Monday, November 13, 2017

The Impact of Incentives to Recruit and Retain Teachers in “Hard-to-Staff” Subjects | JPAM Featured Article

Public school teachers are typically paid according to their education level and years of experience, with no differentiation by subject. Given resistance among teachers and unions to explicit pay differentials, states and school districts have frequently sought to mitigate subject-specific shortages by enhancing non-salary compensation, such as educational subsidies. This study estimates the causal impact of loan forgiveness and bonuses on retention of teachers in Florida public schools.


#2015APPAM Student Summary: Can Preschool Programs Implemented on a Broad Scale Have Lasting Impacts?

Alexis McLauchlan, MPP Student
University of Texas, Austin

Dale Farran of Vanderbilt University, Russ Whitehurst of the Brookings Institute, and Hiro Yoshikawa from New York University gave a riveting talk on the impacts of implementing preschool programs on a broad scale.

The research on the effects of preschool is fairly consistent. Although preschool can have some immediate effects on child outcomes in the short run, the long run effects are much less apparent. A fadeout effect often occurs, in which the effects of preschool on child outcomes are no longer present after a child leaves 3rd grade.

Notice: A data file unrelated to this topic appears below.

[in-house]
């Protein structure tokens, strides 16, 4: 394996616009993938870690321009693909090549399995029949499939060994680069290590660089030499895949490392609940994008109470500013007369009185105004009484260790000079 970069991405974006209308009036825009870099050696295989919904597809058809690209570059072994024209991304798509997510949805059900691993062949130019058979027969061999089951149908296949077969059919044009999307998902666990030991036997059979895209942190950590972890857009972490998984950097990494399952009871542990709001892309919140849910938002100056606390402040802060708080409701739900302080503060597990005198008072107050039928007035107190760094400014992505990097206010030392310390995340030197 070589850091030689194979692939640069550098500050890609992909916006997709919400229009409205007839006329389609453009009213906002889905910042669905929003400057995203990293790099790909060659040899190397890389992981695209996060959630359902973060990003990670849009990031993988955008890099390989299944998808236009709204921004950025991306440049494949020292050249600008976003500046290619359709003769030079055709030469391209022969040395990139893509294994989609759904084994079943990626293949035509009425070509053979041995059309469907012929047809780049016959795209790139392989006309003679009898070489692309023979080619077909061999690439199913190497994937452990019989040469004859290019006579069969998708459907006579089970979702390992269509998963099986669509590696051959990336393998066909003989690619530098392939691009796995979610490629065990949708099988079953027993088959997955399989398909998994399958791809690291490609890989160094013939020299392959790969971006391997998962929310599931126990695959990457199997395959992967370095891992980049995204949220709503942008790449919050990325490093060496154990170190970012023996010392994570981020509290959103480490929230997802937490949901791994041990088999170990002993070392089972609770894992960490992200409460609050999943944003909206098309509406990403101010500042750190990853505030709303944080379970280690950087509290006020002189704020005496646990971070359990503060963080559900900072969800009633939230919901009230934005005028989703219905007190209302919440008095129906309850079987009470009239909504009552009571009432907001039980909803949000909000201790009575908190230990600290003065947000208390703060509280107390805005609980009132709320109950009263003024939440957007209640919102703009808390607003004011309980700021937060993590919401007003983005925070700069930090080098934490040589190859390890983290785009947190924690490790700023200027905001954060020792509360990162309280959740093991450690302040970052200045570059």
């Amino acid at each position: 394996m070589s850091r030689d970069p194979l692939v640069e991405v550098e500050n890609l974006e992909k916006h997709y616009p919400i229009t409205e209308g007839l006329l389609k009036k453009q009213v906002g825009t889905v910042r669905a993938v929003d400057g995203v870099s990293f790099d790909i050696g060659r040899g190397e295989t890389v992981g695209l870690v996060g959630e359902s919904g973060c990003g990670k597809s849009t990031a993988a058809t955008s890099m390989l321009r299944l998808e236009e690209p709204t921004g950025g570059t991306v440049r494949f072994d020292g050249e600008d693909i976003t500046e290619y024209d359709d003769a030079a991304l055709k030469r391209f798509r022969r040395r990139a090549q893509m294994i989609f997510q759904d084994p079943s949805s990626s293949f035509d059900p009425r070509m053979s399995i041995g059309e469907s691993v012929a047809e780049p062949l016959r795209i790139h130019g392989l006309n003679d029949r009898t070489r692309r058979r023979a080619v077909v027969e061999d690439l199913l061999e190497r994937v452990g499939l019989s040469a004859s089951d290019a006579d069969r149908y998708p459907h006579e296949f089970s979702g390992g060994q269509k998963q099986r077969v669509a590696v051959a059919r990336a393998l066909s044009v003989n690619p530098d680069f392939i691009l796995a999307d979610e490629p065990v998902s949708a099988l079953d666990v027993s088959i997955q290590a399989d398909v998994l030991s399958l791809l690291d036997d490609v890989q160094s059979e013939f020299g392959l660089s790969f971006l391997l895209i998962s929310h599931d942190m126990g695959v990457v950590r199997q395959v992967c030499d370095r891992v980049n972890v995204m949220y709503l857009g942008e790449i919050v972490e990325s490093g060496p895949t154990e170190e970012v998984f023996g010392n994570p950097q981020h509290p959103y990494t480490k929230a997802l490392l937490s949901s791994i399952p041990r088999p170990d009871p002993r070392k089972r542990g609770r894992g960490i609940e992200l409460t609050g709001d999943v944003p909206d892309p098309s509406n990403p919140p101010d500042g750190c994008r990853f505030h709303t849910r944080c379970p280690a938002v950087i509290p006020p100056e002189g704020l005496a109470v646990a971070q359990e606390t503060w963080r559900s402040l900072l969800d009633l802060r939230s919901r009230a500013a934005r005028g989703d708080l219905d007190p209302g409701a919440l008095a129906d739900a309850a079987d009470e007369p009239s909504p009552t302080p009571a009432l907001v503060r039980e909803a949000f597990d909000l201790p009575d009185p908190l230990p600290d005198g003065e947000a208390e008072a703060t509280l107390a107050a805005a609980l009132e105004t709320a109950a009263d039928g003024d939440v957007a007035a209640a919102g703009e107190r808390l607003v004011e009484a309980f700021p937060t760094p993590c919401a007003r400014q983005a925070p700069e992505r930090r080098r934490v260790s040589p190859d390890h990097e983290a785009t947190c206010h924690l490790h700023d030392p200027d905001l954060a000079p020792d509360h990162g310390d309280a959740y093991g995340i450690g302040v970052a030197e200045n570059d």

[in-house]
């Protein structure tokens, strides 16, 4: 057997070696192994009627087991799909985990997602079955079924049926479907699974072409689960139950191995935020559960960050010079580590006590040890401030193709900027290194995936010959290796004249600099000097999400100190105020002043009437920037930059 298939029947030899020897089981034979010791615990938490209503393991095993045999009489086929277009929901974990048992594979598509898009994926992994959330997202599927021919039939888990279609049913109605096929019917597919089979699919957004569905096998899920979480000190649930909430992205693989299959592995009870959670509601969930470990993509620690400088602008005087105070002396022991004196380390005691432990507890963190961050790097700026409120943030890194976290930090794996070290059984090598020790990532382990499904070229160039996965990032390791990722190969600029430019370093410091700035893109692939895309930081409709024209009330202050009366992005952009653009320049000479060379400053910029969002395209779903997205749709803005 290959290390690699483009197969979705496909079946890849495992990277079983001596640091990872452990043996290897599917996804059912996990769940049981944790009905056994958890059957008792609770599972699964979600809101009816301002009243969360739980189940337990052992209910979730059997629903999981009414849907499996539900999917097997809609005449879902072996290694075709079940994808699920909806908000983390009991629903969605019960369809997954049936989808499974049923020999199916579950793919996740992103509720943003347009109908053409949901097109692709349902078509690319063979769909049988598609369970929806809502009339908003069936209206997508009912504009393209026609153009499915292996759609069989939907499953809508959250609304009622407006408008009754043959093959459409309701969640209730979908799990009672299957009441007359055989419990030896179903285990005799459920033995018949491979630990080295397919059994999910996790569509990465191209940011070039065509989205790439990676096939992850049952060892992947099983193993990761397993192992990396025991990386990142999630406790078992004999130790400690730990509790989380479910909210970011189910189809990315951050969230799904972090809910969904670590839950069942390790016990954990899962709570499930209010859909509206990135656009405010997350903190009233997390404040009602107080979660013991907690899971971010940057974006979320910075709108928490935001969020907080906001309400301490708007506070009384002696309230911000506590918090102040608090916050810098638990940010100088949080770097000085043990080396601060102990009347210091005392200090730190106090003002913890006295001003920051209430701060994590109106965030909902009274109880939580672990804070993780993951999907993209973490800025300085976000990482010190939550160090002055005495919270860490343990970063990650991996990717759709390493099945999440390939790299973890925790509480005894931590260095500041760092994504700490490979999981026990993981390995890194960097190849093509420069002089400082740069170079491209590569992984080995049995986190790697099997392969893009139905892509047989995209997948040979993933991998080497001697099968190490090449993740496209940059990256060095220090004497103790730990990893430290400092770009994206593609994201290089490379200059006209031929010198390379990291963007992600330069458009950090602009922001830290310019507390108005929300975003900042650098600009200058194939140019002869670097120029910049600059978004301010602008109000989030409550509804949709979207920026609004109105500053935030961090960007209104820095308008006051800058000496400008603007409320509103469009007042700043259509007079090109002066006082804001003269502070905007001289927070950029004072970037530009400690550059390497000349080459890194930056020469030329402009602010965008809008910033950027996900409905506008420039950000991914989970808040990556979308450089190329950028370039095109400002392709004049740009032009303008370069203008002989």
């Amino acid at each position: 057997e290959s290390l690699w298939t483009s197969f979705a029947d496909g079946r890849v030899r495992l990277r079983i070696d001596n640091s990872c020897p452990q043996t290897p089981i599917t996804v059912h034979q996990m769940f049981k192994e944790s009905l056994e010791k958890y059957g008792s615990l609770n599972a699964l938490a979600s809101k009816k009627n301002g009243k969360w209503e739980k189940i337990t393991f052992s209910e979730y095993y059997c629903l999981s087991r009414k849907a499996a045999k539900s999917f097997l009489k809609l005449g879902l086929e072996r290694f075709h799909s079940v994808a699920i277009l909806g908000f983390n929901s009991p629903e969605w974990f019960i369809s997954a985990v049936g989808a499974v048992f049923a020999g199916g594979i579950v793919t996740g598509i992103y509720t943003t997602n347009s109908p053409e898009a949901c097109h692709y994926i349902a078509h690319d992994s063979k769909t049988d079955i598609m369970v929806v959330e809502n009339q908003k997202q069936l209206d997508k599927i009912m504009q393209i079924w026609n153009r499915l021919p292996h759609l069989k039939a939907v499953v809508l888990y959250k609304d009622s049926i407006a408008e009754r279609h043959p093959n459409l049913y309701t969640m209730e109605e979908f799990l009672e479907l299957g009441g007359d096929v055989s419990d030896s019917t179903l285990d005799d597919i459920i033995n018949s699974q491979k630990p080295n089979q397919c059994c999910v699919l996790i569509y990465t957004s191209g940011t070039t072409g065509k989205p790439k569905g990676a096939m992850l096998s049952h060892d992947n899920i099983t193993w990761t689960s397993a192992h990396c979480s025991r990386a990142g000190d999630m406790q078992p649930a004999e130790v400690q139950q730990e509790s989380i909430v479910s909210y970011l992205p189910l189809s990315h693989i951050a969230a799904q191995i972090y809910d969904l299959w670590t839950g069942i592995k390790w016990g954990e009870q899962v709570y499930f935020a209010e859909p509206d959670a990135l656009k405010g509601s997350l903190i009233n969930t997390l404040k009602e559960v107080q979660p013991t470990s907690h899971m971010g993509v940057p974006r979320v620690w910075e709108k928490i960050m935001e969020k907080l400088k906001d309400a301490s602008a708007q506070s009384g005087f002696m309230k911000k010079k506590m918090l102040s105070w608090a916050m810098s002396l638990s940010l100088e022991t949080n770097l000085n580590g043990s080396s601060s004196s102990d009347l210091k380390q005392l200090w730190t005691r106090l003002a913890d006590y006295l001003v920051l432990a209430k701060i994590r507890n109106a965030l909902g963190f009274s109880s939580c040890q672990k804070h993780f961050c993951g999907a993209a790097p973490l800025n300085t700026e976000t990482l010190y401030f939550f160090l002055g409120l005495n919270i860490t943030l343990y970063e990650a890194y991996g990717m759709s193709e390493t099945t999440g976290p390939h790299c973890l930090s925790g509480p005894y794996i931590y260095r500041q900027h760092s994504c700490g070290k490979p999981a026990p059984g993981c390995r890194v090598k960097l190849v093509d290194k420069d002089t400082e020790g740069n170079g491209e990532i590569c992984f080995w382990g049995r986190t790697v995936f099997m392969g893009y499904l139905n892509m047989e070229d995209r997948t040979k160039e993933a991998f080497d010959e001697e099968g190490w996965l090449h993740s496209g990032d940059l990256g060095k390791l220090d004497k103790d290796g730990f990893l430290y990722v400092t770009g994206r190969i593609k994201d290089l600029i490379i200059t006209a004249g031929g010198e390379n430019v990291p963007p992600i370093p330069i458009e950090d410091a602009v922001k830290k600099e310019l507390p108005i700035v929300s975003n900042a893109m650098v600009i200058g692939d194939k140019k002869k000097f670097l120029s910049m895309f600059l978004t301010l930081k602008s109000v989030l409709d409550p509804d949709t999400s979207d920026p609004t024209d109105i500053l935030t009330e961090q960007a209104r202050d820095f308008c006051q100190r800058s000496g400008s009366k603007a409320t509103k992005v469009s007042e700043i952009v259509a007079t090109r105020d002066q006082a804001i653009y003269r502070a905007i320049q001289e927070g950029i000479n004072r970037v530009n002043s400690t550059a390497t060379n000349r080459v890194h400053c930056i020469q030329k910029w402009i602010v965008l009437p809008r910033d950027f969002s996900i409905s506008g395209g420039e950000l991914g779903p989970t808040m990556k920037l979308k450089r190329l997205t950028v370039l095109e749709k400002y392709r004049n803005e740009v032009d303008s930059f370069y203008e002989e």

Preschool may be important in the lives of some children, but as Mr. Whitehurst asks, is it necessary? And if so, how do we create preschool programs that can have lasting effects? The major issue in implementing preschool on a broad scale is that preschool programs are a concept, and not a specified program. Programs vary in quality thus they vary in impact. What we need is consistent high quality preschool education but the question is how do we get there? There needs to be greater research into what is being done in these preschool classrooms, what curriculum we should be enforcing for preschool kids, and what really does matter for children at an early age.

Dale Farran points out that there is so much political support for preschool today but no shared vision on what preschool entails. We need public investment in early childhood education but we also need to acknowledge that it may not be a one-size-fits-all solution, and that vision and quality matter!


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